What parents need to know
Parents Need to Know
Parents need to know that BrainPop is a paid subscription site (with some free content available to anyone, such as games and some videos) that contains animated content, much of which is aligned to state education standards. BrainPop is designed for kids in fourth grade and up. Lessons begin with a brief animated video and include a wide variety of school- and life-related topics, some that are difficult but handled quite sensitively, including lessons on terrorism, war, sexual reproduction, and alcoholism. There's also a companion site for younger kids, an educational gaming site called GameUp, and a Spanish language site. Families pay $99 a year or monthly with a year commitment; homeschooling families, schools, and other organizations pay more.
What's it about?
There is limited free content, so to get the most benefit from this site consider trying the free trial subscription. If your kid likes BRAINPOP's format and content, purchase the subscription. Once kids choos a topic (such as history, math or health) and a video within that topic, they press play and watch the few minutes-long video. Each video is accompanied by interactive activities and quizzes that reinforce what kids have learned. GameUp offers unique games that explore concepts in math, science, health, and technology.
Is it any good?
BrainPop is a standard-bearer for quality, self-directed online educational content for older grade school-age kids. This interactive site includes videos, audio prompts, graphics, and games in a blended format that will be very familiar to most kids. Kids can spend hours on this site exploring many of the main topics that contain more sub-categories, like the science and math sections. There are some sensitive topics addressed here, such as war and terrorism, but kids are warned to get a parent or teacher to watch that video with them prior to clicking play. A year's subscription is worth it because there's at least a year's worth of content for a kid to explore on BrainPop.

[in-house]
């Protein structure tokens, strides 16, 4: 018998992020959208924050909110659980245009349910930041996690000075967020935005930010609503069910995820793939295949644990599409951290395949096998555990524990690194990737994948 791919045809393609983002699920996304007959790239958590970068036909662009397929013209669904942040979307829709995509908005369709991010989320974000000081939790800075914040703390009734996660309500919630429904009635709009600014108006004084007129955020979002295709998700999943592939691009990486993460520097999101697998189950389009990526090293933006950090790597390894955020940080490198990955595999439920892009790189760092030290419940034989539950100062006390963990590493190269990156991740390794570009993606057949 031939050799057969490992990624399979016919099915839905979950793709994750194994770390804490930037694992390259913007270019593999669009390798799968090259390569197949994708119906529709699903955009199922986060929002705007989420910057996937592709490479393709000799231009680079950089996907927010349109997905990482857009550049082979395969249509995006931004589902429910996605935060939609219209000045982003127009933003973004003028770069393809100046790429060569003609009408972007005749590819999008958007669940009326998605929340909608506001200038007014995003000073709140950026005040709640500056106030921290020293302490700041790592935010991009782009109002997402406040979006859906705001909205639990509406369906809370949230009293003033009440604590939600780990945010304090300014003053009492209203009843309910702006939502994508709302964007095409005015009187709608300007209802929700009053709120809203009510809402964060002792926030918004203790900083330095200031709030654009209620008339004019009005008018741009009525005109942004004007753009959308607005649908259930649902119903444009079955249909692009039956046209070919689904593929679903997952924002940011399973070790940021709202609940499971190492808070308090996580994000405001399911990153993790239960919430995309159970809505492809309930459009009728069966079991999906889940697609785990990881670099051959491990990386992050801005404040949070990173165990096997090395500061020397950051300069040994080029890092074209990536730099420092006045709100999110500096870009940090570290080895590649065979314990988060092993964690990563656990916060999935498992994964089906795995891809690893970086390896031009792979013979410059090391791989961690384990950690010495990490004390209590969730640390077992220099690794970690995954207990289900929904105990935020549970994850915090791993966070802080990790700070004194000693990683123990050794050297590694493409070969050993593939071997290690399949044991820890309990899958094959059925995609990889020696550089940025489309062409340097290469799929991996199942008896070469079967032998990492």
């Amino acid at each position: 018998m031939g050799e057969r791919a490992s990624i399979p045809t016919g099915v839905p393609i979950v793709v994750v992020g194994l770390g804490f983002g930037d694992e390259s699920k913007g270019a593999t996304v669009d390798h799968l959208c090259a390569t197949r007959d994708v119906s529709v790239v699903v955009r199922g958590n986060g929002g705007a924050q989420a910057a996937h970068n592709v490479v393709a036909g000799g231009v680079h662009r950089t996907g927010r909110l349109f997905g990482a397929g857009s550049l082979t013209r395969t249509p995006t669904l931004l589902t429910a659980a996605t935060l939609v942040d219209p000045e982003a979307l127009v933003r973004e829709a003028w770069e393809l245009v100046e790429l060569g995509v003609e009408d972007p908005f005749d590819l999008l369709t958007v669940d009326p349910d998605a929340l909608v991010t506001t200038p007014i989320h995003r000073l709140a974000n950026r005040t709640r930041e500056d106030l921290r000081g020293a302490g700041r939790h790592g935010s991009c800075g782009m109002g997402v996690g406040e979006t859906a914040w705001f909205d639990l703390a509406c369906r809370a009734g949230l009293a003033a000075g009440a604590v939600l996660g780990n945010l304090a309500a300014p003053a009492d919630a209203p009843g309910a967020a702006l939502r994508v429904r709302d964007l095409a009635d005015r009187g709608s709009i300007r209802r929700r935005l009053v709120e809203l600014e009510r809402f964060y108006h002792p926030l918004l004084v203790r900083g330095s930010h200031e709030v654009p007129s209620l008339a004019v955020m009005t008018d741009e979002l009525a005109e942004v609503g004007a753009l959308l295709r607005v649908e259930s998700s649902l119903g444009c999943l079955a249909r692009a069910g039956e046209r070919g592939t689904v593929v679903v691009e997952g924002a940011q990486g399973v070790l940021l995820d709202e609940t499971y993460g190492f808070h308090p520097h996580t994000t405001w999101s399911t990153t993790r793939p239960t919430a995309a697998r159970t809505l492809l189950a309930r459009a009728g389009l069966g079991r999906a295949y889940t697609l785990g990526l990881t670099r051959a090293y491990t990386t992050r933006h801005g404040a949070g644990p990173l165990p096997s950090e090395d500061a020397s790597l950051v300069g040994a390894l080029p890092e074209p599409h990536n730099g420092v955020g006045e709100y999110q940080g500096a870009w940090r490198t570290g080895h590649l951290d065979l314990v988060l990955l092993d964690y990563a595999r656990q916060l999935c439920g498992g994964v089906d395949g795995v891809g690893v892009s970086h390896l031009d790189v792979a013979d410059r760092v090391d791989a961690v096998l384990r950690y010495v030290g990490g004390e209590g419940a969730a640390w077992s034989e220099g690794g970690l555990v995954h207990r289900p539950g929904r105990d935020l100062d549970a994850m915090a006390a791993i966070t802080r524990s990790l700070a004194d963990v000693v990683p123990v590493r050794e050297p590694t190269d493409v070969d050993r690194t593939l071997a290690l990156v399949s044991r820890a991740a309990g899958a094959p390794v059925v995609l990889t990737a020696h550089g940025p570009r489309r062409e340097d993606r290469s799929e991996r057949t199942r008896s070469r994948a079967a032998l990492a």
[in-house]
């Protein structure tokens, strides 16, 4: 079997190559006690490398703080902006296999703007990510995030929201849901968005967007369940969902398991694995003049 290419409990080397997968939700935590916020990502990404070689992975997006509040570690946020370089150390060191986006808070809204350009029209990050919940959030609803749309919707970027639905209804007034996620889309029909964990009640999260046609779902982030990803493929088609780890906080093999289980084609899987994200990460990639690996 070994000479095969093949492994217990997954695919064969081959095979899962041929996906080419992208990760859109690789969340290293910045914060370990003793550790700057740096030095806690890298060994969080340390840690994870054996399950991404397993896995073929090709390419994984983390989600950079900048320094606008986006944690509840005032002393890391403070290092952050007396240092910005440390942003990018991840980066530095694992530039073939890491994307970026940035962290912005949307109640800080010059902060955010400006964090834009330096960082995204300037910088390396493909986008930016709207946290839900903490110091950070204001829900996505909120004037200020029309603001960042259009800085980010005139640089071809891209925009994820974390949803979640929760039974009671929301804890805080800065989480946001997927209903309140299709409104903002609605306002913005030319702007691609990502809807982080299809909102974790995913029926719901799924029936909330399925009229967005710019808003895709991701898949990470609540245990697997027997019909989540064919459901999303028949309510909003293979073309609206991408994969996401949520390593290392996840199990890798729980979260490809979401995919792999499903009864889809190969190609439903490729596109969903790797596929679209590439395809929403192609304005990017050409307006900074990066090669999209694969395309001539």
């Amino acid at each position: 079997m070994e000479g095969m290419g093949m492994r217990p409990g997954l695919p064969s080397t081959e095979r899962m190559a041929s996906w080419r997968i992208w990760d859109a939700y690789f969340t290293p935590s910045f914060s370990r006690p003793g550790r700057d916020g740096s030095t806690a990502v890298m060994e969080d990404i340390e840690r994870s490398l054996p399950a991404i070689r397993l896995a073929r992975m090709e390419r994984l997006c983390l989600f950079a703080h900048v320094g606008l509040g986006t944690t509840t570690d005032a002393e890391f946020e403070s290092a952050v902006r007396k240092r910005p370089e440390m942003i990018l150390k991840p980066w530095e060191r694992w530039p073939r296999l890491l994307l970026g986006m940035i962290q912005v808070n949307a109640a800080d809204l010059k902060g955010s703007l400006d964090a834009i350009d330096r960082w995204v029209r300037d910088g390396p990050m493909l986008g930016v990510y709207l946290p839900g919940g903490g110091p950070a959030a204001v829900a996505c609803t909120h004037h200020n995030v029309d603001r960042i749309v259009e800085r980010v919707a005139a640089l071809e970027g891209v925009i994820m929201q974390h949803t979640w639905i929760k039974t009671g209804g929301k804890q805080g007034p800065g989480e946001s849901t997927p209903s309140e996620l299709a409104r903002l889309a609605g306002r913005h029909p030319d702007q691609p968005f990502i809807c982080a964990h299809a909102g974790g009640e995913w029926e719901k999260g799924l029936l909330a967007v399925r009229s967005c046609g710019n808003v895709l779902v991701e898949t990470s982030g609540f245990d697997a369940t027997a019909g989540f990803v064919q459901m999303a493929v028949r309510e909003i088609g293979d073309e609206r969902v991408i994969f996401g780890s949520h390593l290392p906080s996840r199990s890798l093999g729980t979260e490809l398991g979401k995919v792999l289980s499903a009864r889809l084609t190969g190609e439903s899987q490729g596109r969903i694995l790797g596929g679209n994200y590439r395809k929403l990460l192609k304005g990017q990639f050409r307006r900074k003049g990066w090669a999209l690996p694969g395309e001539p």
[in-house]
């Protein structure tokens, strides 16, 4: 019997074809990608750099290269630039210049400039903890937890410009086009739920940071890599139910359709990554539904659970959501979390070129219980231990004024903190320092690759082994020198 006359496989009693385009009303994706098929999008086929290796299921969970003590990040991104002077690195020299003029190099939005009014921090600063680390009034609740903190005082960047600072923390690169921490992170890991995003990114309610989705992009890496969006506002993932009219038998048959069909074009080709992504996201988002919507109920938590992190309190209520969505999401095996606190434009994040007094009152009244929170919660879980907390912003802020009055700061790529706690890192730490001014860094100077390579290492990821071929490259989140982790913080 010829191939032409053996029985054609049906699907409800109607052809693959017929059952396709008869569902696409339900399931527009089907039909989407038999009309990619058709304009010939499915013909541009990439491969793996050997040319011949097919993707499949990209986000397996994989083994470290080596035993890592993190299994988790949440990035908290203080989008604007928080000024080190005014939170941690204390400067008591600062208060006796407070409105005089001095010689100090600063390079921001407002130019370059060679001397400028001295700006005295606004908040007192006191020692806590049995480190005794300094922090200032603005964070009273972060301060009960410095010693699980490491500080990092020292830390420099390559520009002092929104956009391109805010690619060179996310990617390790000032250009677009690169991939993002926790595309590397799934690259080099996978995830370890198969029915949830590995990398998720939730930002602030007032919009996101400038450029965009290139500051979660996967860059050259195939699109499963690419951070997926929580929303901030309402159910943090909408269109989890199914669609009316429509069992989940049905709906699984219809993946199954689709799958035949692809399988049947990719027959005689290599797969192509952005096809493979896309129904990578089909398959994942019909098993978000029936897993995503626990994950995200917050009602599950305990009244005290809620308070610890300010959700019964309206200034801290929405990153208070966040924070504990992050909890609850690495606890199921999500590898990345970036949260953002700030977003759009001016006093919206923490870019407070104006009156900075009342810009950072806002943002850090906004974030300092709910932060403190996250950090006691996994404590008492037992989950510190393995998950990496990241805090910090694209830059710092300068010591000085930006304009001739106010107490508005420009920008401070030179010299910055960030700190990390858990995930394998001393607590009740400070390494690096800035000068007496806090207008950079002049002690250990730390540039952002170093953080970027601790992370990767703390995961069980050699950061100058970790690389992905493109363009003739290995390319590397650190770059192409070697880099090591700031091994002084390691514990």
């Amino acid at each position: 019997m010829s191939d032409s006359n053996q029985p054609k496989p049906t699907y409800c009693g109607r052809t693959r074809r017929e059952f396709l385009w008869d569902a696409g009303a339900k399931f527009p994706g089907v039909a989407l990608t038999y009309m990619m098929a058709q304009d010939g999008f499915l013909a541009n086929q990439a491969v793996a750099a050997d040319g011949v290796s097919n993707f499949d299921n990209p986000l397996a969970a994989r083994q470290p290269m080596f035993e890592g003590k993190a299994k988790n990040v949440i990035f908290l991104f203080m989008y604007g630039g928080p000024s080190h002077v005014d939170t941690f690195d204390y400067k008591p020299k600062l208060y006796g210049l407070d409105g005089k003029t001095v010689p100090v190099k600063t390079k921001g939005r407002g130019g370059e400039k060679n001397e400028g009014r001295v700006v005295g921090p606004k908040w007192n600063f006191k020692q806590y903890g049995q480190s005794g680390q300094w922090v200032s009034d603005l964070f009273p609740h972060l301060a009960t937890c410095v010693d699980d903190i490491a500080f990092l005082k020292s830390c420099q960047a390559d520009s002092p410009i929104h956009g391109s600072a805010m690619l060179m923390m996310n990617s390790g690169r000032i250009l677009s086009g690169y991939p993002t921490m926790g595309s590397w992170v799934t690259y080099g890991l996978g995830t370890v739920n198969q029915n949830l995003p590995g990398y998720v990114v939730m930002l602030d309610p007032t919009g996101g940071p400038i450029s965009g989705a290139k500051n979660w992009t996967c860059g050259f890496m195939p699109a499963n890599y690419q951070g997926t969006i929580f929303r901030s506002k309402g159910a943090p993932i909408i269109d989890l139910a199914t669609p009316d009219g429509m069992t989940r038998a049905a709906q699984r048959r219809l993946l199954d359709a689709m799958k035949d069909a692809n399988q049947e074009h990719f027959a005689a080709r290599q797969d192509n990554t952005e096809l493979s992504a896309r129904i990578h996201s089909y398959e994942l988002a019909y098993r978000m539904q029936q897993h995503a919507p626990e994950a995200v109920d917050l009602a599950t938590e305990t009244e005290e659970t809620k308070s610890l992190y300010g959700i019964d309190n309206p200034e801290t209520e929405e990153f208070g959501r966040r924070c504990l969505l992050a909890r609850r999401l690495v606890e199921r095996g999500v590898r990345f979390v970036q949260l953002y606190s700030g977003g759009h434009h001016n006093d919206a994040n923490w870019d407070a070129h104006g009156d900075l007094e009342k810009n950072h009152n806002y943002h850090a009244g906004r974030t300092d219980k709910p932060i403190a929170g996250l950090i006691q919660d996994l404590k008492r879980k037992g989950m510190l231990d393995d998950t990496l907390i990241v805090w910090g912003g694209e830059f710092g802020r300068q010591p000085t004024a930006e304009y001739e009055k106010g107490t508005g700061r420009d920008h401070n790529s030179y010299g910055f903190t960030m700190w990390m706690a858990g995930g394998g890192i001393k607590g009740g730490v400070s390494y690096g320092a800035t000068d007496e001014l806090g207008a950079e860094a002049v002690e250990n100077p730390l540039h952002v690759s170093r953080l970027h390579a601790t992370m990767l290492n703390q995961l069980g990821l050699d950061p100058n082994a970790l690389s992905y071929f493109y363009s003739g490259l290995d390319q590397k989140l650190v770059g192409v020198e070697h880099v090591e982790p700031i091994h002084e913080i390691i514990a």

Most games are clever, creative, and address learning concepts not traditionally explored in this format, such as the Judicial Court where kids argue court cases at the Supreme Court. They also offer kids a really nice way to actively engage with the subject matter.
Families can talk about...
Families can talk about any of the videos on BrainPop that pique your kid's interest, but especially those that are emotionally or intellectually challenging, such as those that address difficult times in history like war and terrorism, social problems, as well as personal health and physical development and videos that contain warnings about smoking cigarettes, drugs, and alcohol use.
Talk about the different ways of learning. Do you remember more when you have an activity to do after watching a related video?
Families can also talk about other educational sites that benefit learning and where to find reliable information online.
|Subjects:||Language & Reading: reading, storytelling, text analysis, vocabulary, writing |
Math: algebra, arithmetic, geometry, measurement, probability, ratio
Science: astronomy, biology, ecosystems, energy, gravity, life cycle, motion
Social Studies: citizenship, cultural understanding, events, government, historical figures, history, the economy
Arts: dance, drawing, film, music, painting, photography, sculpture
|Skills:||Thinking & Reasoning: applying information, making conclusions, part-whole relationships, thinking critically |
Self-Direction: academic development